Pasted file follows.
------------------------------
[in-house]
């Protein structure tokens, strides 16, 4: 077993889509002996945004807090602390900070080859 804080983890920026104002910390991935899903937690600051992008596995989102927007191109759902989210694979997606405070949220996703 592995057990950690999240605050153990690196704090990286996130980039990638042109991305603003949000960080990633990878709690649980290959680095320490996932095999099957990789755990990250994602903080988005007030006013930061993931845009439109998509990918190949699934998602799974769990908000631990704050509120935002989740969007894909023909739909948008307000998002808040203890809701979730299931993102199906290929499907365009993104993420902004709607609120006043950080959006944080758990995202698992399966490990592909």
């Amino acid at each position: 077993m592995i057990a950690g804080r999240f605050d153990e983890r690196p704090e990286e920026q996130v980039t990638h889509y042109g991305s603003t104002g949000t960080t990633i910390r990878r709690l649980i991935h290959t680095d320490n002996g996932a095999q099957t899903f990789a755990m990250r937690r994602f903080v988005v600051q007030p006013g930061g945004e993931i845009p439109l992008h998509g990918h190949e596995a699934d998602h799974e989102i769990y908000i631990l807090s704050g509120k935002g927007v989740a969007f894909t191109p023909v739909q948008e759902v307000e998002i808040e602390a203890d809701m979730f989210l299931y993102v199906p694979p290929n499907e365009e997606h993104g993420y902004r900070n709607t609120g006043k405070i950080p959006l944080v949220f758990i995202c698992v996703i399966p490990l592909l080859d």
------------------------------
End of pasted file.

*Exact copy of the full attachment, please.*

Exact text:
[in-house]
């Protein structure tokens, strides 16, 4: 077993889509002996945004807090602390900070080859 804080983890920026104002910390991935899903937690600051992008596995989102927007191109759902989210694979997606405070949220996703 592995057990950690999240605050153990690196704090990286996130980039990638042109991305603003949000960080990633990878709690649980290959680095320490996932095999099957990789755990990250994602903080988005007030006013930061993931845009439109998509990918190949699934998602799974769990908000631990704050509120935002989740969007894909023909739909948008307000998002808040203890809701979730299931993102199906290929499907365009993104993420902004709607609120006043950080959006944080758990995202698992399966490990592909």
């Amino acid at each position: 077993m592995i057990a950690g804080r999240f605050d153990e983890r690196p704090e990286e920026q996130v980039t990638h889509y042109g991305s603003t104002g949000t960080t990633i910390r990878r709690l649980i991935h290959t680095d320490n002996g996932a095999q099957t899903f990789a755990m990250r937690r994602f903080v988005v600051q007030p006013g930061g945004e993931i845009p439109l992008h998509g990918h190949e596995a699934d998602h799974e989102i769990y908000i631990l807090s704050g509120k935002g927007v989740a969007f894909t191109p023909v739909q948008e759902v307000e998002i808040e602390a203890d809701m979730f989210l299931y993102v199906p694979p290929n499907e365009e997606h993104g993420y902004r900070n709607t609120g006043k405070i950080p959006l944080v949220f758990i995202c698992v996703i399966p490990l592909l080859d």